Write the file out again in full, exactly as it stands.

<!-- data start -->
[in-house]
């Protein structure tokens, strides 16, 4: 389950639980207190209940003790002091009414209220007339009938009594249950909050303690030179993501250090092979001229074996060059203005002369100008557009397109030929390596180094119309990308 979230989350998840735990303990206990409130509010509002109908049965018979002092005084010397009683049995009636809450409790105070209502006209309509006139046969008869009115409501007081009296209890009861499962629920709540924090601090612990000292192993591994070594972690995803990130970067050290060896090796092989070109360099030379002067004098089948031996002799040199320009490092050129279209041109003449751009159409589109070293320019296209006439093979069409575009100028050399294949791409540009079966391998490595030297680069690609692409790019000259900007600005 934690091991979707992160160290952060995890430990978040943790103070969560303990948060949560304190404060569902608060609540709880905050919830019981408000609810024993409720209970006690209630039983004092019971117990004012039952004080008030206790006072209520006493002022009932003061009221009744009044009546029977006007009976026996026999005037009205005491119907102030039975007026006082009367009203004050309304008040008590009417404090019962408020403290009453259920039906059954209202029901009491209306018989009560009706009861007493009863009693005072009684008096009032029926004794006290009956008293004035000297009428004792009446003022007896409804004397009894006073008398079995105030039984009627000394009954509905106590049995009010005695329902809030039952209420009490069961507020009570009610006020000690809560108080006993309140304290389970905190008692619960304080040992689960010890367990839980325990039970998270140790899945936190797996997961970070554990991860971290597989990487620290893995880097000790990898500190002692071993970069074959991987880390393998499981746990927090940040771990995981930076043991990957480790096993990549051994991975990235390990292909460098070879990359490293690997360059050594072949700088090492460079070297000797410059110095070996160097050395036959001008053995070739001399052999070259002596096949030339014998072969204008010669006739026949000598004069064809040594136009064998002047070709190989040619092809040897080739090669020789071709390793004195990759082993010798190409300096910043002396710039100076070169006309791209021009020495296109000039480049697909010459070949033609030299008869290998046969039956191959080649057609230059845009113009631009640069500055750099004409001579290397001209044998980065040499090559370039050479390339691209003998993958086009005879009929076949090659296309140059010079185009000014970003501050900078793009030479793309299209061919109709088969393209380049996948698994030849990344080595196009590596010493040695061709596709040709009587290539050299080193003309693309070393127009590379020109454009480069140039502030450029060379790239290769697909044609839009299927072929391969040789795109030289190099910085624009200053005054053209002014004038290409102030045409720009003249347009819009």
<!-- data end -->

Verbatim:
[in-house]
């Protein structure tokens, strides 16, 4: 389950639980207190209940003790002091009414209220007339009938009594249950909050303690030179993501250090092979001229074996060059203005002369100008557009397109030929390596180094119309990308 979230989350998840735990303990206990409130509010509002109908049965018979002092005084010397009683049995009636809450409790105070209502006209309509006139046969008869009115409501007081009296209890009861499962629920709540924090601090612990000292192993591994070594972690995803990130970067050290060896090796092989070109360099030379002067004098089948031996002799040199320009490092050129279209041109003449751009159409589109070293320019296209006439093979069409575009100028050399294949791409540009079966391998490595030297680069690609692409790019000259900007600005 934690091991979707992160160290952060995890430990978040943790103070969560303990948060949560304190404060569902608060609540709880905050919830019981408000609810024993409720209970006690209630039983004092019971117990004012039952004080008030206790006072209520006493002022009932003061009221009744009044009546029977006007009976026996026999005037009205005491119907102030039975007026006082009367009203004050309304008040008590009417404090019962408020403290009453259920039906059954209202029901009491209306018989009560009706009861007493009863009693005072009684008096009032029926004794006290009956008293004035000297009428004792009446003022007896409804004397009894006073008398079995105030039984009627000394009954509905106590049995009010005695329902809030039952209420009490069961507020009570009610006020000690809560108080006993309140304290389970905190008692619960304080040992689960010890367990839980325990039970998270140790899945936190797996997961970070554990991860971290597989990487620290893995880097000790990898500190002692071993970069074959991987880390393998499981746990927090940040771990995981930076043991990957480790096993990549051994991975990235390990292909460098070879990359490293690997360059050594072949700088090492460079070297000797410059110095070996160097050395036959001008053995070739001399052999070259002596096949030339014998072969204008010669006739026949000598004069064809040594136009064998002047070709190989040619092809040897080739090669020789071709390793004195990759082993010798190409300096910043002396710039100076070169006309791209021009020495296109000039480049697909010459070949033609030299008869290998046969039956191959080649057609230059845009113009631009640069500055750099004409001579290397001209044998980065040499090559370039050479390339691209003998993958086009005879009929076949090659296309140059010079185009000014970003501050900078793009030479793309299209061919109709088969393209380049996948698994030849990344080595196009590596010493040695061709596709040709009587290539050299080193003309693309070393127009590379020109454009480069140039502030450029060379790239290769697909044609839009299927072929391969040789795109030289190099910085624009200053005054053209002014004038290409102030045409720009003249347009819009």